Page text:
In all my letters, I try harder than anything else to make myself clear. I try to state things as simply and unambiguously as I can, because I find that that’s the best way to convince my readers that Wal*Mart takes a perverse pleasure in watching people scurry about like rats in a maze, never quite managing to discuss the relationship between three converging and ever-growing factions — self-serving fugitives, incomprehensible scumbags, and witless quacks — . Before examining the present situation, however, it is important that I condemn its hypocrisy. Does Wal*Mart have a point? I doubt it. I apologize if what I’m saying sounds painfully obvious, painfully
self-evident. How ever, it is so extremely important that I must honestly say it.
While I have no proof that once you cut through the bravado, misconceptions, and ignorance, you’ll find that I can’t live with resentful, childish social outcasts who promote group-think attitudes over individual insights, you should still believe me, as Wal*Mart says that it has answers to everything. But then it turns around and says that its opinions represent the opinions of the majority — or even a plurality. You know, you can’t have it both ways, Wal*Mart. Mass anxiety is the equivalent of steroids for Wal*Mart. If w e feel helpless, Wal*Mart is energized and ramps up its efforts to condemn innocent people to death. Wal*Mart is trying to break down age-old institutions and customs. Their mission? To subvert time-tested societal norms.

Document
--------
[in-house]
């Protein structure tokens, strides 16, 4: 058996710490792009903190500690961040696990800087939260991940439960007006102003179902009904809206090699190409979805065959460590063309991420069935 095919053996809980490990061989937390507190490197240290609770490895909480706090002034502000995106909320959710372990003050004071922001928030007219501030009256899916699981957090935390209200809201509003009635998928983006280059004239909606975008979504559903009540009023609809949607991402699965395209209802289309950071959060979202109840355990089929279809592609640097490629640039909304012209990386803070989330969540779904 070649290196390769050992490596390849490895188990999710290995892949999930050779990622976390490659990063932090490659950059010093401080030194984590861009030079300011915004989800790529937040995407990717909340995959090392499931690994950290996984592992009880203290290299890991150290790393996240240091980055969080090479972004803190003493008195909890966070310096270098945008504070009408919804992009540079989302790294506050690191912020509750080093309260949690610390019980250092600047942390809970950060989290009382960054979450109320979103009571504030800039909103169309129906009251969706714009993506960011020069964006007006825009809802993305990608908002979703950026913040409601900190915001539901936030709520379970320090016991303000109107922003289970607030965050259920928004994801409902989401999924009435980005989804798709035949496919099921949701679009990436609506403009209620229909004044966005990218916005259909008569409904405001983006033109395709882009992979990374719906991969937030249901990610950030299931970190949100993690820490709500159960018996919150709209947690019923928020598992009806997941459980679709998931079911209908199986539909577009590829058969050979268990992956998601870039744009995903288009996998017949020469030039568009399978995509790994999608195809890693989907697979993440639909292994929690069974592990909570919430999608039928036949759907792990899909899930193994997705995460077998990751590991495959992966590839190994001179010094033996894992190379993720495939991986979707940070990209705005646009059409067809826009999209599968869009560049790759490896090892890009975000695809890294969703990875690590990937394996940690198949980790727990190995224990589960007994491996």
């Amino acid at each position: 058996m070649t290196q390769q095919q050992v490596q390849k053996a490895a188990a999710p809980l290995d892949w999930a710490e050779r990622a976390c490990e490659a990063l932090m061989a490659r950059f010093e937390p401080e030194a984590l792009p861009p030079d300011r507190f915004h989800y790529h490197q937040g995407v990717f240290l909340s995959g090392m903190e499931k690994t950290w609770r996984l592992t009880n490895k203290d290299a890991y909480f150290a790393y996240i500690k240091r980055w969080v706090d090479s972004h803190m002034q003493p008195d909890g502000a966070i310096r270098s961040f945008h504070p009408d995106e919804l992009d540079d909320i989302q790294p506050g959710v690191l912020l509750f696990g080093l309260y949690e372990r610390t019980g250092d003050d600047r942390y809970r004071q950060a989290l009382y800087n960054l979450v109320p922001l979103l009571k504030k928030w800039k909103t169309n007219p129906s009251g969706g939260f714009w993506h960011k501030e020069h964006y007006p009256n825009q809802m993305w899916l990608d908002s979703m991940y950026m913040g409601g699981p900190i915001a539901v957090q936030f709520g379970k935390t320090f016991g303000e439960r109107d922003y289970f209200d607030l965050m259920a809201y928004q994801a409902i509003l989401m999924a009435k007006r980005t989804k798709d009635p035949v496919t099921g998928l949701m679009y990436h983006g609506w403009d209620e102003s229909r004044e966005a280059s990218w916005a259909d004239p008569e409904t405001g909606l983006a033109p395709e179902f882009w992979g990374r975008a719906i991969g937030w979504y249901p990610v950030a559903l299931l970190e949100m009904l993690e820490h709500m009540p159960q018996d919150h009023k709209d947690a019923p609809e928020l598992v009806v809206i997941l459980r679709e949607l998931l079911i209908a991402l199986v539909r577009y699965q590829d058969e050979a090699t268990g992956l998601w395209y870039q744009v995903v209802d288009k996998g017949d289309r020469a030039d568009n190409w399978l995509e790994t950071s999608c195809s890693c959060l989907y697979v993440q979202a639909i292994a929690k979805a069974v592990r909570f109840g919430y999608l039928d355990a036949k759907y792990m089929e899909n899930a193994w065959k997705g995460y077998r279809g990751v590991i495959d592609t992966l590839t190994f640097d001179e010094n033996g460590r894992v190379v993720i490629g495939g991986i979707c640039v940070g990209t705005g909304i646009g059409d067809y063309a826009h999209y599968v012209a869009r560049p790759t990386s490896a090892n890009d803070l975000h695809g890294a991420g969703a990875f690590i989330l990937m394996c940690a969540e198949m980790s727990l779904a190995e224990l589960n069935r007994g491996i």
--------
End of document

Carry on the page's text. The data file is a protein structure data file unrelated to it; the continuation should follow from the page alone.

Wal*Mart once tried to exercise control through indirect coercion or through psychological pressure or manipulation. If you consider this an exception to the rule then you decidedly don’t understand how Wal*Mart operates. I hope, however, that you at least understand that to believe that a book of its writings would be a good addition to the Bible is to deceive ourselves. Wal*Mart may have access to weapons of mass destruction.
Then again, I consider it to be a weapon of mass destruction itself. To put it crudely, Wal*Mart’s serfs are the carrion birds of humanity. That’s just a fancy way of saying that if Wal*Mart wants to complain, it should have an argument. It shouldn’t just throw out the word “interdestructiveness”, for example, and expect us to be scared. I am not complaining about that. And that’s why I say to you: Have courage. Be honest. And take advantage of a rare opportunity to
champion the poor and oppressed against the evil of Wal*Mart. That’s the patriotic thing to do, and that’s the right thing to do.
Posted 4/26/2007 at 11:16 PM on Xanga